Make no mistake, the Town of Ramapo is teetering on the edge of a fiscal cliff. In 2013, the New York Comptroller ranked all 932 New York towns for economic health. Ramapo ranked dead last, the absolute worst in the state.
And not by a small margin. The average fiscal stress level for New York towns is 10%. Ramapo's stress level is 70.8%, more than seven times the state average. The Town is awash in red ink, and the taxpayer is on the hook.
How did this happen?
Over the past decade, the town's incompetent leadership, for its own reasons, recklessly destroyed Ramapo's economic well-being.
What does it mean for the future?
At the very least, you can expect taxes to skyrocket. Steep tax increases have already been put in place. No doubt more are planned. And still it won't be enough.
Consider the Detroit bankruptcy. If corrective measures are not taken, Ramapo could face a similar tragedy.
As a bankruptcy lawyer, I have spent decades helping consumers and businesses extricate themselves from disastrous financial situations, some of which were caused by irresponsible and reckless choices.
But you don't need to be a lawyer to see Ramapo going down the fiscal tubes.
There are many reasons why Ramapo is in such bad shape. Let's consider one part of the puzzle, the $63 million stadium. The stadium debacle is just a detail in a much broader phony financing scheme that threatens to bankrupt the town.
After a referendum in which the voters decisively rejected taking on debt for a stadium which could not possibly be profitable, Mr. St. Lawrence went ahead anyway and spent $27 million taxpayer dollars to develop town-owned land. To side-step pesky laws that apply to Town projects, he then transferred the land, which was worth about $8.4 million, from the Town to the Ramapo Local Development Corp., a private corporation which he also controlled. Red flag, anyone?
The transfer of land from the Town to the RLDC was a type of insider dealing, an improper mingling of assets, a shell game and an obvious conflict of interest that does not pass the "smell test". In a bankruptcy, such a transfer would be considered fraudulent and would be set aside. By what legal authority did the Supervisor transfer a Town asset to a private corporation?
He then had the taxpayers guarantee $25 million in bonds on land now owned by the private corporation. At the same time, he had the RLDC pledge to reimburse the Town for debt payments, using phony assumptions based on non-existent profits from a Spring Valley housing project for which the RLDC owes $30 million in construction costs.
And while the town originally planned to spend less than $30 million on the stadium, the Comptroller’s Office audit estimated the price tag at more than twice that amount. So, the Ramapo taxpayers are now on the hook for $63 million that they voted against, and the money is not there to pay the bill.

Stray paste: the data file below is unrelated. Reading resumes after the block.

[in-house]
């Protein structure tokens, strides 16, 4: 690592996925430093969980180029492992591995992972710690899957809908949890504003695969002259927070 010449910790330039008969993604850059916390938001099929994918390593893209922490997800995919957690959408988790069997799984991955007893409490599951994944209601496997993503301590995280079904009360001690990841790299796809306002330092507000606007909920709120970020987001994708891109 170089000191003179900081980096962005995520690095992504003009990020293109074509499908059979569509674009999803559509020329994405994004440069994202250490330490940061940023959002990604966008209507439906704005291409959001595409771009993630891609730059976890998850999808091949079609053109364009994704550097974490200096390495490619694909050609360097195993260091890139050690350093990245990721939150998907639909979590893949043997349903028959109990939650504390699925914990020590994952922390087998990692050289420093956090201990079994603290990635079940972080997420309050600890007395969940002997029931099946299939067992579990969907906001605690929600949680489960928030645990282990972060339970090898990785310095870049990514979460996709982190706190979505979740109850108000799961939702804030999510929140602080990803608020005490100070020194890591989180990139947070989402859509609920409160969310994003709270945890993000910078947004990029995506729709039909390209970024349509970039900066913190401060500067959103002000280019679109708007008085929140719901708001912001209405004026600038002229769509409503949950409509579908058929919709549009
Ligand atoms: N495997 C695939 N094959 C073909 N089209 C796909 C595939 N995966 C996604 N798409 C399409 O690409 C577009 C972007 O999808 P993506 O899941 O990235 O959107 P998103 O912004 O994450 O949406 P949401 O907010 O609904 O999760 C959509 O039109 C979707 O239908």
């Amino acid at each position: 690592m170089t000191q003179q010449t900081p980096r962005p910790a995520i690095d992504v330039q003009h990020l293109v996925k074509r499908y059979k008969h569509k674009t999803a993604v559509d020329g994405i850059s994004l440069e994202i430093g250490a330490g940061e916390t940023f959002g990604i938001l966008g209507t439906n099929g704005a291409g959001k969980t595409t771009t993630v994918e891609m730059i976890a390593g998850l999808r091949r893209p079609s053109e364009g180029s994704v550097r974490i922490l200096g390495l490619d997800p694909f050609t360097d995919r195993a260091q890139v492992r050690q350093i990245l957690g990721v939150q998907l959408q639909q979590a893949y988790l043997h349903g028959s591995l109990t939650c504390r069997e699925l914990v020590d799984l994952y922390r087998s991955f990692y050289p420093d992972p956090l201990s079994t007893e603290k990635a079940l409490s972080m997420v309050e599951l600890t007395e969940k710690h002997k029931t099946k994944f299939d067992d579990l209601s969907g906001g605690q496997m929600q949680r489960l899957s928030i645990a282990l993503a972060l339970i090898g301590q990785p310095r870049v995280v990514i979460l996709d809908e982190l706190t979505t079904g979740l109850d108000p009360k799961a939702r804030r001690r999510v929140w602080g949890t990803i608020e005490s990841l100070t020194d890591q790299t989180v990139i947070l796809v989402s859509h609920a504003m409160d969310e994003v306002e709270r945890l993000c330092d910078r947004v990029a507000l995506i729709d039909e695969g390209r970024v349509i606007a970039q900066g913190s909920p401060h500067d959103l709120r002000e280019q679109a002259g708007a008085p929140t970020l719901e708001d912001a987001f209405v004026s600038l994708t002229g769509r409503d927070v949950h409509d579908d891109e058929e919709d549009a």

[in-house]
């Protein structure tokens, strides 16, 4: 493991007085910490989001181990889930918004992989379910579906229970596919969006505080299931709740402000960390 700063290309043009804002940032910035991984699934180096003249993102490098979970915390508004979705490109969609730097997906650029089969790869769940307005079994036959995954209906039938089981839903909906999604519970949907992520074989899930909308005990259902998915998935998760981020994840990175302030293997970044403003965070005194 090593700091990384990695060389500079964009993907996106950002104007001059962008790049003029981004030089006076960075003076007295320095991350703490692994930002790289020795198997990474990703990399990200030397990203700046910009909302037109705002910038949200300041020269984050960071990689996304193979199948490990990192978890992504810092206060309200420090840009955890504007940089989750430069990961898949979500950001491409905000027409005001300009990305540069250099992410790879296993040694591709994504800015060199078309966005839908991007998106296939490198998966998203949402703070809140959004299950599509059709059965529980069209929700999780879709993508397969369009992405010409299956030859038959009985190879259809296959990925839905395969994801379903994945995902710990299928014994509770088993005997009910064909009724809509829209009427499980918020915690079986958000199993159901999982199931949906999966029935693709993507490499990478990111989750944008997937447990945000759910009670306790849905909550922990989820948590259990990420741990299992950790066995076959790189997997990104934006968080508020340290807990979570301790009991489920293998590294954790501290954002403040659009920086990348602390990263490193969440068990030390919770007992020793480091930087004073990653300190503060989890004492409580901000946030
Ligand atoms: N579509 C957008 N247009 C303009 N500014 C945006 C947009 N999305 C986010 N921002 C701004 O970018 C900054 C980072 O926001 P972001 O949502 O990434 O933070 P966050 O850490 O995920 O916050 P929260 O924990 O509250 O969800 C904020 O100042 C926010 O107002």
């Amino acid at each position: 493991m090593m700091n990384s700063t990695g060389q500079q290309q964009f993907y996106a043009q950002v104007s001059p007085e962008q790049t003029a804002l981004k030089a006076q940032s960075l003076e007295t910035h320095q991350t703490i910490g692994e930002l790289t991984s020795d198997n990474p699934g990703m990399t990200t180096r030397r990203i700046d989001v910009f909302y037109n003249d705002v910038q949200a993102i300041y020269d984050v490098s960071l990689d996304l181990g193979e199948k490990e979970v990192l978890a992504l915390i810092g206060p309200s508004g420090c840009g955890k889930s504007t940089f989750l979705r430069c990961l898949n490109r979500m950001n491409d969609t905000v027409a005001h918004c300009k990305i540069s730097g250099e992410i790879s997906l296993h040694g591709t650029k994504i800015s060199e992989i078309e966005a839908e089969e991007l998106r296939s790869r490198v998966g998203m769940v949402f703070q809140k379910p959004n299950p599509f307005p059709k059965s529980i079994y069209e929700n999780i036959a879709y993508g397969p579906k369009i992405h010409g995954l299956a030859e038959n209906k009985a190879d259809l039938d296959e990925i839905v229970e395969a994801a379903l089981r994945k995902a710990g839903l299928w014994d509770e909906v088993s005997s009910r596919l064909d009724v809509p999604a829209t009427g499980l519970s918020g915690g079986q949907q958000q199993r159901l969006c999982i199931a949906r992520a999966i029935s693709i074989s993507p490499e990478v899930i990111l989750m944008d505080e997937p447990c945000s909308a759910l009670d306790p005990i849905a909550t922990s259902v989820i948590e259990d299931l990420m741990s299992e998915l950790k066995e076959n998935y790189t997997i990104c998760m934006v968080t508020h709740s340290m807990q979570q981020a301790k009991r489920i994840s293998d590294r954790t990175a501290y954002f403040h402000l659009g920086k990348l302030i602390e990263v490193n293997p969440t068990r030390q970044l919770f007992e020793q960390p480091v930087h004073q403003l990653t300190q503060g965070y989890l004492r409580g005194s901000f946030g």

Well, that's not exactly right. The money is there, right in your pocket. Please hand it over to Mr. St. Lawrence.
If all this circular phony financing and asset mingling makes you a little dizzy, you are not alone. The State Comptroller found that the Town Board itself, elected officials, failed to monitor the housing project or even inquire into costs associated with the stadium. You could not ask for more lazy, incompetent and useless town government.
This is not responsible leadership; it is an abuse of the public trust and your money.
There is no indication that Mr. St. Lawrence has any intention of changing the town's direction. On the radio the other day, he assured us that everything is hunky-dory. Ramapo is in great financial shape he tells us. The ballpark is making money. The bonds are being paid off. Oh, really? He has provided not a shred of evidence of any of this. I was surprised he did not also offer to sell us a slightly used bridge. Or at least float bonds to build a new one.
Stop and ask yourself who are the beneficiaries of all the taxpayer-funded largesse bestowed by the Supervisor. You may be footing the bill, but somebody is making a lot of money along the way to Ramapo's fiscal devastation.
What was Mr. St. Lawrence's motive for driving the town deeply into debt? Perhaps the FBI will provide some answers when it concludes its investigation. Meanwhile, there is an election in November.
On November 5, the voters will have another chance to replace the present Supervisor and his do-nothing board with competent experienced professionals who can start to repair the fiscal disaster caused by a decade of reckless sweetheart dealing at taxpayer expense.
The November 2013 election is the most important one in modern Ramapo history. No recent election has presented such clear issues and choices to the voters.